The goal of acute stroke treatment with intravenous thrombolysis or endovascular recanalization techniques is to rescue the penumbral tissue. Therefore, knowing the factors that influence the loss of penumbral tissue is of major interest. In this study we aimed to identify factors that determine the evolution of the penumbra in patients with proximal (M1 or M2) middle cerebral artery occlusion. Among these factors collaterals as seen on angiography were of special interest. Forty-four patients were included in this analysis. They had all received endovascular therapy and at least minimal reperfusion was achieved. Their penumbra was assessed with perfusion- and diffusion-weighted imaging. Perfusion-weighted imaging volumes were defined by circular singular value decomposition deconvolution maps (Tmax > 6 s) and results were compared with volumes obtained with non-deconvolved maps (time to peak > 4 s). Loss of penumbral volume was defined as difference of post- minus pretreatment diffusion-weighted imaging volumes and calculated in per cent of pretreatment penumbral volume. Correlations between baseline characteristics, reperfusion, collaterals, time to reperfusion and penumbral volume loss were assessed using analysis of covariance. Collaterals (P = 0.021), reperfusion (P = 0.003) and their interaction (P = 0.031) independently influenced penumbral tissue loss, but not time from magnetic resonance (P = 0.254) or from symptom onset (P = 0.360) to reperfusion. Good collaterals markedly slowed down and reduced the penumbra loss: in patients with thrombolysis in cerebral infarction 2 b-3 reperfusion and without any haemorrhage, 27% of the penumbra was lost with 8.9 ml/h with grade 0 collaterals, whereas 11% with 3.4 ml/h were lost with grade 1 collaterals. With grade 2 collaterals the penumbral volume change was -2% with -1.5 ml/h, indicating an overall diffusion-weighted imaging lesion reversal. We conclude that collaterals and reperfusion are the main factors determining loss of penumbral tissue in patients with middle cerebral artery occlusions. Collaterals markedly reduce and slow down penumbra loss. In patients with good collaterals, time to successful reperfusion accounts only for a minor fraction of penumbra loss. These results support the hypothesis that good collaterals extend the time window for acute stroke treatment.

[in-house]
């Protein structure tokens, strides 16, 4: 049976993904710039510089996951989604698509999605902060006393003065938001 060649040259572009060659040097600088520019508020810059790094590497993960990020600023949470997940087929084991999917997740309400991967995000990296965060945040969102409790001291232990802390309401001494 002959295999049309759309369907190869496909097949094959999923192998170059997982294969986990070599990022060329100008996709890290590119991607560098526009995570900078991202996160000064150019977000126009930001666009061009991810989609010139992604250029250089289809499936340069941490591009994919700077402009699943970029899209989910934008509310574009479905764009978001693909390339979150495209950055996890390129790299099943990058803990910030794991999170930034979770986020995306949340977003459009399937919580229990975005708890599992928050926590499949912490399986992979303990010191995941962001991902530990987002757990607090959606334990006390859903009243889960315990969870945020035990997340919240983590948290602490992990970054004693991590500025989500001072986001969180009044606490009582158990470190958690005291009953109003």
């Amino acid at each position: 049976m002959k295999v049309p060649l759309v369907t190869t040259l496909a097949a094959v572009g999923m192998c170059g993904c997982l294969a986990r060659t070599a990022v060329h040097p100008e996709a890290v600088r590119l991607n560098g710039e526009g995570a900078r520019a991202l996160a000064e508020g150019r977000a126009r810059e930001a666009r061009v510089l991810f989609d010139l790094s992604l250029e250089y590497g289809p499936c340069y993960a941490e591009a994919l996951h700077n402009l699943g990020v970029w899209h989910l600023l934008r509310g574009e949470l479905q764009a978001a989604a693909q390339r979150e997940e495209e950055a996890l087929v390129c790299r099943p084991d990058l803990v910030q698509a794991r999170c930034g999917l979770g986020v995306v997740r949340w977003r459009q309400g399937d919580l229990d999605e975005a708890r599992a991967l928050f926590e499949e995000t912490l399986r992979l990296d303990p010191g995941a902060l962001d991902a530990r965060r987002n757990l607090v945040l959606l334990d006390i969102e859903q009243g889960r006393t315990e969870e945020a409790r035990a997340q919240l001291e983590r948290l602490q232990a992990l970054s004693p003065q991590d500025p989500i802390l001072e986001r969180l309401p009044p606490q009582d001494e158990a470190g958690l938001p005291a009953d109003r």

Keywords: acute stroke; penumbra, tissue loss; time; time window.